The analysis discovered a consistent trend of bipartisan support for abortion, indicating that only a few states, like Wyoming or Alabama, may have a consistently conservative enough stance to vote against abortion if given the chance.
The information shows the life events of Americans: Approximately 25% of women will undergo an abortion, and about 60% of those abortions are performed on women who are already mothers.
Don Levy, director of the Siena College Research Institute, stated that in Texas, abortions being either “always” or “mostly” legal were victorious. This outcome was also seen in all the states where the question was polled. Levy believes this reflects the current stance of America on the issue.
Attempts to prohibit or limit the opportunity to directly vote on ballot measures regarding abortion rights following significant defeats on Tuesday.
American United for Life was the most explicit, calling Wednesday for the remaining red states that have a citizen-led ballot initiative process — Arkansas, Florida, Mississippi, Missouri, Montana, Nebraska, North Dakota, Oklahoma and South Dakota — to get rid of them and only allow ballot initiatives approved by their state legislatures.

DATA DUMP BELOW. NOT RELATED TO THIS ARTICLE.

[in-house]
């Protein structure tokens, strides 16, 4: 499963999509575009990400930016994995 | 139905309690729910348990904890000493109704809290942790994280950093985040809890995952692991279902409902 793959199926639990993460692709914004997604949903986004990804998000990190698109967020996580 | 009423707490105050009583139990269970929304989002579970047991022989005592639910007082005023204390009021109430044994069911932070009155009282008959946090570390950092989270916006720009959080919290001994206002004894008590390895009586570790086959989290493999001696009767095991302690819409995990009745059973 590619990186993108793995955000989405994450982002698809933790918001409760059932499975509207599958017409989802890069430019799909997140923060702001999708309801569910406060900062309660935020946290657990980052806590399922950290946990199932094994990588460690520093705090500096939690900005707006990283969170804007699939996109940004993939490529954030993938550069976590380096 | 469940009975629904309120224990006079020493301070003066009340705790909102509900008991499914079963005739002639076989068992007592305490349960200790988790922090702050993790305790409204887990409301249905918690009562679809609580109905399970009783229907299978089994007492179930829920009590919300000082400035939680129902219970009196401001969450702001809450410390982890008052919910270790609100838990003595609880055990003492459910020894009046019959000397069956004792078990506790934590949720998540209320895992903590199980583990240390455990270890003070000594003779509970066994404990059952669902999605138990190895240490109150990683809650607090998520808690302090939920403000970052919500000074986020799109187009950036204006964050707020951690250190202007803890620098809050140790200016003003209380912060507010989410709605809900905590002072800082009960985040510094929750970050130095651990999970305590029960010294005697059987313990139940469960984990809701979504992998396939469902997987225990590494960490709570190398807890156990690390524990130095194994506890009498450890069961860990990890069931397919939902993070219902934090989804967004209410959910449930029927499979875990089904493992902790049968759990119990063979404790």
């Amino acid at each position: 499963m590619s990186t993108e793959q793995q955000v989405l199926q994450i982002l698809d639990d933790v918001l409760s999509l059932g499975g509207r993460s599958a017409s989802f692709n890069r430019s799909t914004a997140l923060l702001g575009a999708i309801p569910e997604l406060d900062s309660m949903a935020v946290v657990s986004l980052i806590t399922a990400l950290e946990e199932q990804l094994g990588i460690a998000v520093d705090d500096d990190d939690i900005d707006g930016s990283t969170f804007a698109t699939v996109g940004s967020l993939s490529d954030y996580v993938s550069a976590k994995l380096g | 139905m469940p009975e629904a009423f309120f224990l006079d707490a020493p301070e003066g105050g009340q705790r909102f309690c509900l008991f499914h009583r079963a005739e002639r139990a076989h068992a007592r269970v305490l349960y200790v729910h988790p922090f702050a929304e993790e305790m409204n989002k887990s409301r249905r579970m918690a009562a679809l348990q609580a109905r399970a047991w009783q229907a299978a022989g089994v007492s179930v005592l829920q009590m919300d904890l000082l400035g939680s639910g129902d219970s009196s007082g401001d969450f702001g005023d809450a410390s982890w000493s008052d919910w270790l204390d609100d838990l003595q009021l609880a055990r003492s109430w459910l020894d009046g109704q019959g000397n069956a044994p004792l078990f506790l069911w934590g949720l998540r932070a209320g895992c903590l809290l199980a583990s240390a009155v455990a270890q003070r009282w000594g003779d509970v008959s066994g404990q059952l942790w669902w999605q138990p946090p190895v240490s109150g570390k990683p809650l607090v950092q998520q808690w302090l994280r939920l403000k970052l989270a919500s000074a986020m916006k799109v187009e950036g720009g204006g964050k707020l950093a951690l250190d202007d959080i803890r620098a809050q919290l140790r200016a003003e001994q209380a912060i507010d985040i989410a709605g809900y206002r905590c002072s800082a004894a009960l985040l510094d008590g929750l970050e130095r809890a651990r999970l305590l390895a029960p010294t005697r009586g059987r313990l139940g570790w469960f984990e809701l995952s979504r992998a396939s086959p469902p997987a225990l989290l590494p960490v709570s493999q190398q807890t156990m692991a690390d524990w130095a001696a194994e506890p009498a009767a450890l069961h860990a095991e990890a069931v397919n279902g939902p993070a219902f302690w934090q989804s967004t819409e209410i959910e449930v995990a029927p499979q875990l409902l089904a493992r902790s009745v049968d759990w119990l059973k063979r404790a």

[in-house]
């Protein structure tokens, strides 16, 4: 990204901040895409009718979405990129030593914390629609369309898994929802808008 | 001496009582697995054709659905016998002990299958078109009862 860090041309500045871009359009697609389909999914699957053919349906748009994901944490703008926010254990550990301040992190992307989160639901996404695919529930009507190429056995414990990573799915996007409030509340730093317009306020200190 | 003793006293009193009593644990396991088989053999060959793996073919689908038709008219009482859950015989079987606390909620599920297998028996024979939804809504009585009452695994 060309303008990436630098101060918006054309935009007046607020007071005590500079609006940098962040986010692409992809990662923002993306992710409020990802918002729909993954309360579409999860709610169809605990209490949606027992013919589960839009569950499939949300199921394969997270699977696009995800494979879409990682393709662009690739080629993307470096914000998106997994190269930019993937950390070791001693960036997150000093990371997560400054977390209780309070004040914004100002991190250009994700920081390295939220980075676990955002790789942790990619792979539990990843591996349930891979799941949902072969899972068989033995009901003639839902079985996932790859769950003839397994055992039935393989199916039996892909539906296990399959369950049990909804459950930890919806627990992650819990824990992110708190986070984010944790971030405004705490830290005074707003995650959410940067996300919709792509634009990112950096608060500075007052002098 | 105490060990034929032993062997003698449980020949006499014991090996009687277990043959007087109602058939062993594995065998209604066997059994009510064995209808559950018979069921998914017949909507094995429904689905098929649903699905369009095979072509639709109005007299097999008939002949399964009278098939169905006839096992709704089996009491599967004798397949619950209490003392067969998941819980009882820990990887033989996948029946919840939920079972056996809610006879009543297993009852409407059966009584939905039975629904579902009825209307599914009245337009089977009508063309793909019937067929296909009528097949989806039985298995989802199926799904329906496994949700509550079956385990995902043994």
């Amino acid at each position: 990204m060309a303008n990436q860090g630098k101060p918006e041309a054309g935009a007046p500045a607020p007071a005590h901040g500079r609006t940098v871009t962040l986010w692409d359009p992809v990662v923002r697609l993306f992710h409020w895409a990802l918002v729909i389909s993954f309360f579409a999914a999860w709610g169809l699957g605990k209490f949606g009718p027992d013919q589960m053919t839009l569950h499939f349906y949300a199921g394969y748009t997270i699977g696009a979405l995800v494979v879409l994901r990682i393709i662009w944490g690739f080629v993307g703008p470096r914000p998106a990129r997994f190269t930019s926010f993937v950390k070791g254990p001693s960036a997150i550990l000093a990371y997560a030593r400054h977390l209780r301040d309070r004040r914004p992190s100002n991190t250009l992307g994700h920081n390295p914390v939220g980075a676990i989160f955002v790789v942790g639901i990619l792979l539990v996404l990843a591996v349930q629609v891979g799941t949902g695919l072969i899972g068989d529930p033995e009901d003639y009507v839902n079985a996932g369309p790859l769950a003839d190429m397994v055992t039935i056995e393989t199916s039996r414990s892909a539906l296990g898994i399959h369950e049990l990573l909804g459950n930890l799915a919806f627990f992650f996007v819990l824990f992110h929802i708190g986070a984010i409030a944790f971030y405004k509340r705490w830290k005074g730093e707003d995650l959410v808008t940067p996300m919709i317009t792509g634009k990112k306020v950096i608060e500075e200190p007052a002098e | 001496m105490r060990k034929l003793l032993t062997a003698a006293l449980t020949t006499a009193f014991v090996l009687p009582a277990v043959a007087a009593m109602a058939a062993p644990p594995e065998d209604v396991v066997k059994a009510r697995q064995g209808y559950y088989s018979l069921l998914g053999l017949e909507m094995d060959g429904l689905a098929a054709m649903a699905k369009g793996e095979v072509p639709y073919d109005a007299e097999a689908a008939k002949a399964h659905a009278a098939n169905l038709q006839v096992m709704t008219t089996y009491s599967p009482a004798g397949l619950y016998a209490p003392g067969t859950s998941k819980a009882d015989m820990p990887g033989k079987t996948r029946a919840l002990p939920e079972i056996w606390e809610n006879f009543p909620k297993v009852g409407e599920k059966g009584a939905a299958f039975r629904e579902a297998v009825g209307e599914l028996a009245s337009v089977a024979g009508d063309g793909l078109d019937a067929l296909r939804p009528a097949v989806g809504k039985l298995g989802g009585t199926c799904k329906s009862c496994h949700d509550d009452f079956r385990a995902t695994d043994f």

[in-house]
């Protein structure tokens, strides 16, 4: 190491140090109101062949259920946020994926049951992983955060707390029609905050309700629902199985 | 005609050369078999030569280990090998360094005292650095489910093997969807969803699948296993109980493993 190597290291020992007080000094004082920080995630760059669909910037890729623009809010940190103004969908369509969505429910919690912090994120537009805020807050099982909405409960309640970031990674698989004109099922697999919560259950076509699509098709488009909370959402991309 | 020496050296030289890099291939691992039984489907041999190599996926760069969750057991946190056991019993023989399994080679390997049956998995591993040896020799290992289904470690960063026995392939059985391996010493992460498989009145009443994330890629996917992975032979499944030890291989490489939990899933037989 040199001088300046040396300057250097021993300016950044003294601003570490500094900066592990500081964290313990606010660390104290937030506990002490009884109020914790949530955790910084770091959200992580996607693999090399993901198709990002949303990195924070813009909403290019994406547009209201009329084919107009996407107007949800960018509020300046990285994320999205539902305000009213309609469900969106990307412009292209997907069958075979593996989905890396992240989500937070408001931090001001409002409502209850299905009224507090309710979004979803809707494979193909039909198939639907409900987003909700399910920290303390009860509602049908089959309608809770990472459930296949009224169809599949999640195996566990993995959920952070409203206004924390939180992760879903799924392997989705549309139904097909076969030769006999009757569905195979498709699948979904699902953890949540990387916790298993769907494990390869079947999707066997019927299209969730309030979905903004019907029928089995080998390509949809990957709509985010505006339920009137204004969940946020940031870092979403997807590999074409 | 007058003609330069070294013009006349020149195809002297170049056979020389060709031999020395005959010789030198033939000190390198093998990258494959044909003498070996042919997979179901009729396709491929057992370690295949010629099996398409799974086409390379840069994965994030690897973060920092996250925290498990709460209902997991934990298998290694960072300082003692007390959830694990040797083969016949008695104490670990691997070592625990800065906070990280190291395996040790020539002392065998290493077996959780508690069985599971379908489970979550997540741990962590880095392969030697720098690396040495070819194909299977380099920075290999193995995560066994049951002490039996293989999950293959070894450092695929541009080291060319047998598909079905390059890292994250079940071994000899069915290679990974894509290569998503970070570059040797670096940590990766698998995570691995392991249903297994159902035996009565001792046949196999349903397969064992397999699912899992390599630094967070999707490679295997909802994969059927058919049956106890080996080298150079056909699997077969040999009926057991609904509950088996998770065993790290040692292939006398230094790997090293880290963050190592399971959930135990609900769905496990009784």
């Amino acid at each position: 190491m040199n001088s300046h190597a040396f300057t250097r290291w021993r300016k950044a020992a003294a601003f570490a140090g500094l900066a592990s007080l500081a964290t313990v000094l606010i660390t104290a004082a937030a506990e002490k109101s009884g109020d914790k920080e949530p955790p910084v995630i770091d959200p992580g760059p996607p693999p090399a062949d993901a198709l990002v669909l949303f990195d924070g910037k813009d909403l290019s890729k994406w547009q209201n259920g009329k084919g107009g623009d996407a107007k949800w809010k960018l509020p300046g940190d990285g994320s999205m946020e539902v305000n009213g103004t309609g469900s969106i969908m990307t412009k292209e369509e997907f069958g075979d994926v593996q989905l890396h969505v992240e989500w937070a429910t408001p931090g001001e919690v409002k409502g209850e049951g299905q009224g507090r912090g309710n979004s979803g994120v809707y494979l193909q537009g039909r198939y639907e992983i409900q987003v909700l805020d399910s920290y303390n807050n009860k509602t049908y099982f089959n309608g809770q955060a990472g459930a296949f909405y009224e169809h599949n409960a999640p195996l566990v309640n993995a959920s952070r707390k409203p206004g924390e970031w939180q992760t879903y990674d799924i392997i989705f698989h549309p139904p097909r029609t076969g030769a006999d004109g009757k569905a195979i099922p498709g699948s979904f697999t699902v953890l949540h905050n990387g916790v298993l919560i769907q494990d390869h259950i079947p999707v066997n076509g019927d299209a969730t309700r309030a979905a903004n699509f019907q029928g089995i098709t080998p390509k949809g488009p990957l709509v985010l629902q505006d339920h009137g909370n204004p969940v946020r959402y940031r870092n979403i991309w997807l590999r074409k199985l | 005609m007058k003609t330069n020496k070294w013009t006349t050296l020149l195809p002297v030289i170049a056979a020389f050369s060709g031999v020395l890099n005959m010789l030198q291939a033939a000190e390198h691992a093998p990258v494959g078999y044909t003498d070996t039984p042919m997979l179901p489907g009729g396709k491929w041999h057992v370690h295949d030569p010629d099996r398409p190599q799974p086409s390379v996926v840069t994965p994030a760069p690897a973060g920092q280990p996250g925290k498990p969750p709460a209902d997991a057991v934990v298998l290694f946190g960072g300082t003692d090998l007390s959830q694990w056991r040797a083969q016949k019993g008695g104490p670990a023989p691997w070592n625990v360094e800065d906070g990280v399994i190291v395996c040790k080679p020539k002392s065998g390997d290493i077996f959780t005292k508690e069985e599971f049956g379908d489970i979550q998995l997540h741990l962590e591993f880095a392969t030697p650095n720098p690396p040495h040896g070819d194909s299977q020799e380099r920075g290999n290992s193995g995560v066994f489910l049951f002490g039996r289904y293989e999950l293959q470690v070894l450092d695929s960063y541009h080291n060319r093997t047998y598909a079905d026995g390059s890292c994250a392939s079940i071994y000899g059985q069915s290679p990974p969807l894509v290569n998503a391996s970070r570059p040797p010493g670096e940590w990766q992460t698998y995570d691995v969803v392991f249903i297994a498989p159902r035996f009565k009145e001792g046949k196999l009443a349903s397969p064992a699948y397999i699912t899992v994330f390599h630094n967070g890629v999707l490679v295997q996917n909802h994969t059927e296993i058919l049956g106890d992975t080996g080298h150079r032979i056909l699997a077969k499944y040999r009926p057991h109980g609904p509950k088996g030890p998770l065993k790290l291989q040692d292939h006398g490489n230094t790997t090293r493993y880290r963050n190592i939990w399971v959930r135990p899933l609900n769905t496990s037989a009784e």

The group stated that the outcomes in Ohio serve as a warning against majoritarianism, which enables the powerful to oppress the vulnerable.
Although Democratic candidates who campaigned on safeguarding abortion privileges utilized the anger of voters throughout the nation, the influence of the matter was most apparent in Ohio.
The Buckeye State’s Republican leaders utilized all their resources to defeat the proposed measure, but it still received approximately 57 percent approval. This is almost the same margin of victory as Michigan’s vote last year, despite the amendment having support from the Democratic governor and attorney general.